When i was little, my dad told me Barg's root beeer was named after the sound of the burp you make after drinking it. I believed him.
The B-road starts bragging extensively about his status as a B-road. The bar staff and patrons aren't impressed.
Then, an A-road struts in. The A-road immediately starts criticising the B-road, whilst also bragging about his own status. The two get into a big argument, and the patrons are starting to get riled up.
Then, a motorway barges his way into the bar, and starts boasting that he is better than the A-road and B-road combined. The argument escalates, and some customers grab their belongings, preparing to leave.
And then, a solid white line walks into the bar.
The whole bar falls silent. The argument stops dead in its tracks, and the three roads immediately disperse, avoiding eye contact with the new customer.
The solid white line goes up to the bar, orders a drink, and consumes it slowly. The bar is still silent. As soon as he is finished, the solid white line turns and leaves the bar without a word. The three roads breathe a sigh of relief.
The barman is astounded. "What the hell was that about?!" he exclaims.
"We don't mess with him" mutters the motorway.
"He's a cycle path".
Everyone was being very polite, patient and not barging in.
Even between the laughing and joking, the women in front of me insisted that we swap places, so I could get mine first.
I thought to myself at last a decent punchline
I finally put a lock on the door to keep him from barging in.
Did you hear about that man who crashed his boat int the dockyard ? It was so rude of him to barge in.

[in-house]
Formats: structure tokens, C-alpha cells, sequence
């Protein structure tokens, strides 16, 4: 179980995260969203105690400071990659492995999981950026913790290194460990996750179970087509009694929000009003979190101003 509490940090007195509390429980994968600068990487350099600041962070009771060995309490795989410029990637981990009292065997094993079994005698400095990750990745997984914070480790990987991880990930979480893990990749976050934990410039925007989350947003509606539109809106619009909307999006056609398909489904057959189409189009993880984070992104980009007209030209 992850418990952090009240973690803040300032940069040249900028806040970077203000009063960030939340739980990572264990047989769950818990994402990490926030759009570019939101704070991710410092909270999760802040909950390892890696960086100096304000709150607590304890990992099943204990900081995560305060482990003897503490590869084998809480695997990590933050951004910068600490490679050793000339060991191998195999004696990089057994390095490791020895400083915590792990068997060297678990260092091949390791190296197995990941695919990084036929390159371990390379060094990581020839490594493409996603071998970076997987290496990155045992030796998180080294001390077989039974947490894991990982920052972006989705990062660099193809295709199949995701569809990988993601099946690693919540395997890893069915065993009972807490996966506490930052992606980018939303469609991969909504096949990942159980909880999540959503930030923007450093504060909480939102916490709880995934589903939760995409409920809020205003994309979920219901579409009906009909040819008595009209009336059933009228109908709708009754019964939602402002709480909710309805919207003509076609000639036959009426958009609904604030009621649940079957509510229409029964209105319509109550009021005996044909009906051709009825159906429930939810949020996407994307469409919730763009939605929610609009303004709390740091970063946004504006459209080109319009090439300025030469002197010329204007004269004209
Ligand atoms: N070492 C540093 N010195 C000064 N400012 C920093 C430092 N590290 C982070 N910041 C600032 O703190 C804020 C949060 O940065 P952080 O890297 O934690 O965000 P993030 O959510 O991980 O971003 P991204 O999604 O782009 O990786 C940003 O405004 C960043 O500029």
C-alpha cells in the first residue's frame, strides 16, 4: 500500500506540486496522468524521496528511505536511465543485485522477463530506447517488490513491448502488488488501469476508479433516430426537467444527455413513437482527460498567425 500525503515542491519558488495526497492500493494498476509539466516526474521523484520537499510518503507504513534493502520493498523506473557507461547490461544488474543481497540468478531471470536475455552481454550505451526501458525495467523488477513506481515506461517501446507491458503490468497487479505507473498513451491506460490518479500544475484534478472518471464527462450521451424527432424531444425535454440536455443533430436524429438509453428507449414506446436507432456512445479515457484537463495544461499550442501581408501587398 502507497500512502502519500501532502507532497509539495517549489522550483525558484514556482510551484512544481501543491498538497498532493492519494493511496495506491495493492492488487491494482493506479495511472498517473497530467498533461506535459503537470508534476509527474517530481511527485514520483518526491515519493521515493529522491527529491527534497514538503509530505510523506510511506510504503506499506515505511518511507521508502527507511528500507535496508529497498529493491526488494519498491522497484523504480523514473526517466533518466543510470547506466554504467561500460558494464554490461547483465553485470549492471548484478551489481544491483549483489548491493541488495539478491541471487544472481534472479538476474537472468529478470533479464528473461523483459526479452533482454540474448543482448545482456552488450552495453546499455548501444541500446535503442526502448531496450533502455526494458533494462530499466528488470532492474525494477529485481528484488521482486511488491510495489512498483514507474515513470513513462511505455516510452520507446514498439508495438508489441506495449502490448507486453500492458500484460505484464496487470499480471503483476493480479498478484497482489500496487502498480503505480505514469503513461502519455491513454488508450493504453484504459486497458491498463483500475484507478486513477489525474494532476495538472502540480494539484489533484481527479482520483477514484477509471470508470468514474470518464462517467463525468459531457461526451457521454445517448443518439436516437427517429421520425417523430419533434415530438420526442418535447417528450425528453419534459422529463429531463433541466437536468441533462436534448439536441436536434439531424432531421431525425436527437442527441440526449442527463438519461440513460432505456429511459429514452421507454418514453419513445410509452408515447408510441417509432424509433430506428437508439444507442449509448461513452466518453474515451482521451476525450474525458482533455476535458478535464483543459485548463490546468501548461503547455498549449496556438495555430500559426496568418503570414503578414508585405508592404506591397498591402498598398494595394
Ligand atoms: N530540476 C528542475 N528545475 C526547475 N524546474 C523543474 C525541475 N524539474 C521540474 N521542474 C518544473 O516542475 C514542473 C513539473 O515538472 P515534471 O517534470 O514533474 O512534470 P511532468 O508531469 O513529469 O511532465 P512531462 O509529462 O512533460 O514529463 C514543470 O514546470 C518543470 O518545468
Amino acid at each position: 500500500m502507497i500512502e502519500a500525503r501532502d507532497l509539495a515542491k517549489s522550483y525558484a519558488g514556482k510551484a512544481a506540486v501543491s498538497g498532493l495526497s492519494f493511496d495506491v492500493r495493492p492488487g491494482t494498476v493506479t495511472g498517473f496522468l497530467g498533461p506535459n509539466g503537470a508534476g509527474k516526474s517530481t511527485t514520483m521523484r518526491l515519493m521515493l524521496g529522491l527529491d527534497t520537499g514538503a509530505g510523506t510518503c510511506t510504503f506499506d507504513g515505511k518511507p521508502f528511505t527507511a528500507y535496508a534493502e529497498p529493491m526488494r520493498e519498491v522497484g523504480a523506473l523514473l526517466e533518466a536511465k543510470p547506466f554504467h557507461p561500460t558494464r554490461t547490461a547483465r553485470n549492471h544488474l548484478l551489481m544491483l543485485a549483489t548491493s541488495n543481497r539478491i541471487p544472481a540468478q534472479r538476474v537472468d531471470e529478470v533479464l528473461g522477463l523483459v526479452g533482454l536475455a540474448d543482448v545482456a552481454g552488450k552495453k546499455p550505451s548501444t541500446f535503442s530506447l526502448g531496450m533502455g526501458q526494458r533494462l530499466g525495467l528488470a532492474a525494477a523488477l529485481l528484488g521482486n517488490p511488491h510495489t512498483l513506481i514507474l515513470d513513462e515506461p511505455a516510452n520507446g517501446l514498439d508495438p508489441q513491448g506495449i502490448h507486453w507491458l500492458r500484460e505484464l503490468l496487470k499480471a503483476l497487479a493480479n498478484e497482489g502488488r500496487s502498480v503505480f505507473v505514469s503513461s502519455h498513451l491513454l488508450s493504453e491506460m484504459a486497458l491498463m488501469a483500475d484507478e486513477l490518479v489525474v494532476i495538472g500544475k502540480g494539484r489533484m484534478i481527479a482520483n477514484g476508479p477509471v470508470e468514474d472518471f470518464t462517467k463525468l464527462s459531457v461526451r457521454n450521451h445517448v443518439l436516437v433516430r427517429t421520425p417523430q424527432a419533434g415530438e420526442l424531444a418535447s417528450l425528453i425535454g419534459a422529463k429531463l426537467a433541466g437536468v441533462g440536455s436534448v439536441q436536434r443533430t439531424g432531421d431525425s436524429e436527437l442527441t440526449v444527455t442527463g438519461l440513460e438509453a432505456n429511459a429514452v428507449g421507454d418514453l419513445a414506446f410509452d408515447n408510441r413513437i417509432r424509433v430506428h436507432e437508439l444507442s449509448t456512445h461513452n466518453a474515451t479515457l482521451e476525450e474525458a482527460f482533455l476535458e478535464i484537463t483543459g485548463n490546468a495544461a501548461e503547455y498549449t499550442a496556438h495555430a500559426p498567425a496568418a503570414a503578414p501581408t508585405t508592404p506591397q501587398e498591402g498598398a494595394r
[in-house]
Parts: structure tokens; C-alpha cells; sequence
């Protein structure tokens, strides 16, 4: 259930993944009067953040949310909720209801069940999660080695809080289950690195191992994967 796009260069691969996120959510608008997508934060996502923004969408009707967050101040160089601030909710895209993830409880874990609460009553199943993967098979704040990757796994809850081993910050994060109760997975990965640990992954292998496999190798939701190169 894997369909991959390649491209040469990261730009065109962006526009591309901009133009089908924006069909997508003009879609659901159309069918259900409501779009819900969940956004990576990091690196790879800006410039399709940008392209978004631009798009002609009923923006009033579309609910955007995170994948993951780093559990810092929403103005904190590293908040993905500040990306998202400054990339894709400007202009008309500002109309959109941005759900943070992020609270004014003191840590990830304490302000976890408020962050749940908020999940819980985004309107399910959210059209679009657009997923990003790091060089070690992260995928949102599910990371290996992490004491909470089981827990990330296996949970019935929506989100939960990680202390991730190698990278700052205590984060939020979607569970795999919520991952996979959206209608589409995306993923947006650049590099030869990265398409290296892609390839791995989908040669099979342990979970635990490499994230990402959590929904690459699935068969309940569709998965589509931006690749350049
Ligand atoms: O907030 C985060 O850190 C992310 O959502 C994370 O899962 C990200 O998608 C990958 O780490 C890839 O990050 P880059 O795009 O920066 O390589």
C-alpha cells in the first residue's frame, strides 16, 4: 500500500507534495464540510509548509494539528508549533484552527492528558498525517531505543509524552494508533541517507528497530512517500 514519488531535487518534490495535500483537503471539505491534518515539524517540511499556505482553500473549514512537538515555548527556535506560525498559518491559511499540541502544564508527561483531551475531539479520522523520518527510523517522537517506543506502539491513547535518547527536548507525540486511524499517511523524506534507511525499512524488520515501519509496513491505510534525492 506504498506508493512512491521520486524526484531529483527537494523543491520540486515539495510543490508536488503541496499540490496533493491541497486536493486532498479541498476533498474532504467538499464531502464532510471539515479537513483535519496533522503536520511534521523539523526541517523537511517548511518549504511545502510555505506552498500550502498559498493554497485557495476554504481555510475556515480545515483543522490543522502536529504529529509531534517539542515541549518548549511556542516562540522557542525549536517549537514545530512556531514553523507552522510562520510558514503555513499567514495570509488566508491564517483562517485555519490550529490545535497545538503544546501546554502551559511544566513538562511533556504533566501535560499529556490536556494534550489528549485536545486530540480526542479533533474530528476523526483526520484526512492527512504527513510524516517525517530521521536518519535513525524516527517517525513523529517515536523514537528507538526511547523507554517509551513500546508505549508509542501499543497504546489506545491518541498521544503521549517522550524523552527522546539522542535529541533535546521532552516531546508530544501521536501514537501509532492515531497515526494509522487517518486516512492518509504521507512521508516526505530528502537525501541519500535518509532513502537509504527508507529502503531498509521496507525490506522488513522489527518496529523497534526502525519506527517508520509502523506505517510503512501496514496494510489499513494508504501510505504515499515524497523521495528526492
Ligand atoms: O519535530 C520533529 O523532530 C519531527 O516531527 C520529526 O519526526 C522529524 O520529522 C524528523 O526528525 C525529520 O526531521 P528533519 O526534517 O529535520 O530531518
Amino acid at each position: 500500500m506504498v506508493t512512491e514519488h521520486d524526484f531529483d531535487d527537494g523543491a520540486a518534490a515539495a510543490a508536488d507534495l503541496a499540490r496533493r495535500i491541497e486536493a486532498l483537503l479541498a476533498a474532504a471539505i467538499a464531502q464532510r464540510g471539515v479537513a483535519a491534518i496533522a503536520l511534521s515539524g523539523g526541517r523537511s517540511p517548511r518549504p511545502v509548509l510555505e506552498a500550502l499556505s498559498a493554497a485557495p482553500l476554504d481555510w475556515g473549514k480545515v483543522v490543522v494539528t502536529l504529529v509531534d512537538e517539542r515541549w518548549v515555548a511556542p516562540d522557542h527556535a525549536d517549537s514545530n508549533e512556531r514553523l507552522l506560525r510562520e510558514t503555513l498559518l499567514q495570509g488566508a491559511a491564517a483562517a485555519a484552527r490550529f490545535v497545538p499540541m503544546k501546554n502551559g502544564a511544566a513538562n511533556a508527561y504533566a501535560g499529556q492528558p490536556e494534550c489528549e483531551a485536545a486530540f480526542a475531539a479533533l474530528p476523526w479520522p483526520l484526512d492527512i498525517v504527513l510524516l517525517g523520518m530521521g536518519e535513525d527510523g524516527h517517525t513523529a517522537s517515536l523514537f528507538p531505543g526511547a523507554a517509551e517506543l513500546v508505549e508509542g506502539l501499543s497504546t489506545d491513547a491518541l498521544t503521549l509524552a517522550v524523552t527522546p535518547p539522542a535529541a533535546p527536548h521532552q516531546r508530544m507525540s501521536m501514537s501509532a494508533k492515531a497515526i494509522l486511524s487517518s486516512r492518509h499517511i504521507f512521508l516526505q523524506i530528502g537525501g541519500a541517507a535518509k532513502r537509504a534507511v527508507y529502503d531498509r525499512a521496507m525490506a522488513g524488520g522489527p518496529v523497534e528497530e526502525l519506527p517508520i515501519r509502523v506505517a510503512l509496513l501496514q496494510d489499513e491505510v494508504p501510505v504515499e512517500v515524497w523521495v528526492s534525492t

It was quite the ordeal (oar deal).
and today, we were playing a game of "Yes, Let's!" If you're unfamiliar, that's a group improv exercise where one person says "Let's do a thing!" and everybody else replies "Yes, let's!" and then proceeds to act out the scene. After acting out said scene, somebody freezes, then everybody freezes, and then someone else starts one.
In this case, it was "Let's go to a Michael Jackson tribute concert!" Now, we'd just been coached to assume distinct roles in an attempt to construct a coherent narrative, and so I, as an awkward, scrawny, blond white man, slipped effortlessly into the role of a shitty Michael Jackson impersonator. And I must have been doing something right, because the rest of the group quickly formed a scene as the audience, security, and crew, and stupidity ensued as I sucked at being Michael Jackson for all I was worth.
A few people started heckling, and then one of the audience members barged past security and mimed punching me in the head, whereupon I dramatically spun and dropped to the floor with a resounding THUD (knowing how to fall is a useful skill). The reaction was about a third laughs, a third stage-gasps, and a third just confusion. But I did get a few compliments after the exercise on my impression and my theatrics.
So I'd say that was a pretty big hit.
Got wife good tonight. She had just laid out all the kid's Xmas presents in the guest room with sacks and wrapping paper, scissors, etc and instructed me how she wanted it done.
Then our daughter barges in. Wife scrambles to cover the gifts. So I say:
> "Mommies and Daddies need privacy sometimes. We have sacks in here!"
Arty, a professional hit man, will only let his friend pay him a dollar for the job. Professional courtesy. Arty strangles the wife, but both the maid and butler hear the commotion and come barging into the room. Arty has to take care of them as well, but by the time he's done, the cops have arrived and he is arrested.
The news reports the next morning:
"Arty Chokes 3 for a Dollar."